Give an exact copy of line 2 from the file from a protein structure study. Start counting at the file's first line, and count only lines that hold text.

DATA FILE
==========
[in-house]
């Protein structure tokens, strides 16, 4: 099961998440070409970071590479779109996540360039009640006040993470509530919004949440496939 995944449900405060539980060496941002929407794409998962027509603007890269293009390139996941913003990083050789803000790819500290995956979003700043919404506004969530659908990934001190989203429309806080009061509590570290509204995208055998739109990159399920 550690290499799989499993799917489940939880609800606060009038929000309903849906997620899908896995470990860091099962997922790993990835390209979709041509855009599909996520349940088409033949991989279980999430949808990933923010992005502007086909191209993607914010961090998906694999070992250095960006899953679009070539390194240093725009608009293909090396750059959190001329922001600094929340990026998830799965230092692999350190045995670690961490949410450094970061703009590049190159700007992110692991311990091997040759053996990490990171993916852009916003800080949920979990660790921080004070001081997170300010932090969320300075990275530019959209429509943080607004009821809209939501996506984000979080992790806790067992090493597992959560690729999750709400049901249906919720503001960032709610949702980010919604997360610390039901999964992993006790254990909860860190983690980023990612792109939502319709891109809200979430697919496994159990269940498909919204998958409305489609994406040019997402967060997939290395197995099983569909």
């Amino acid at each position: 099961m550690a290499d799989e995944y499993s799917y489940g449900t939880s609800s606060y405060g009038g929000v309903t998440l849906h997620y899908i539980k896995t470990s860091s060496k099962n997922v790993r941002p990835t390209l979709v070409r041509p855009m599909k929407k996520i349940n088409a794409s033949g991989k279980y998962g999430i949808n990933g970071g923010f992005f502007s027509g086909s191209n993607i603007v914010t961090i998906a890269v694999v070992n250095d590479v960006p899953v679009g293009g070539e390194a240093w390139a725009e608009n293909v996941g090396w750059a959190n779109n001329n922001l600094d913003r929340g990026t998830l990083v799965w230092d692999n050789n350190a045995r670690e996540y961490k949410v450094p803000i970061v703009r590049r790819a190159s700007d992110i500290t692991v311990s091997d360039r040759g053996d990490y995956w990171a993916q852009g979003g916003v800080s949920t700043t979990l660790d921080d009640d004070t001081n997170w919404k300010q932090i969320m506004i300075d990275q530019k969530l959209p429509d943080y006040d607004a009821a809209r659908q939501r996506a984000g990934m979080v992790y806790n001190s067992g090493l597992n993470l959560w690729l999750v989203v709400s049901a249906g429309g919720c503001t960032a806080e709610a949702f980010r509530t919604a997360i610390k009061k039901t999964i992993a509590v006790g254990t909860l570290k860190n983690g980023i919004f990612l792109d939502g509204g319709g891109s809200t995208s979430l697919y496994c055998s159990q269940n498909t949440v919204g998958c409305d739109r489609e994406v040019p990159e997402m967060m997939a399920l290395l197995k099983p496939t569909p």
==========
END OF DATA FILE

């Protein structure tokens, strides 16, 4: 099961998440070409970071590479779109996540360039009640006040993470509530919004949440496939 995944449900405060539980060496941002929407794409998962027509603007890269293009390139996941913003990083050789803000790819500290995956979003700043919404506004969530659908990934001190989203429309806080009061509590570290509204995208055998739109990159399920 550690290499799989499993799917489940939880609800606060009038929000309903849906997620899908896995470990860091099962997922790993990835390209979709041509855009599909996520349940088409033949991989279980999430949808990933923010992005502007086909191209993607914010961090998906694999070992250095960006899953679009070539390194240093725009608009293909090396750059959190001329922001600094929340990026998830799965230092692999350190045995670690961490949410450094970061703009590049190159700007992110692991311990091997040759053996990490990171993916852009916003800080949920979990660790921080004070001081997170300010932090969320300075990275530019959209429509943080607004009821809209939501996506984000979080992790806790067992090493597992959560690729999750709400049901249906919720503001960032709610949702980010919604997360610390039901999964992993006790254990909860860190983690980023990612792109939502319709891109809200979430697919496994159990269940498909919204998958409305489609994406040019997402967060997939290395197995099983569909």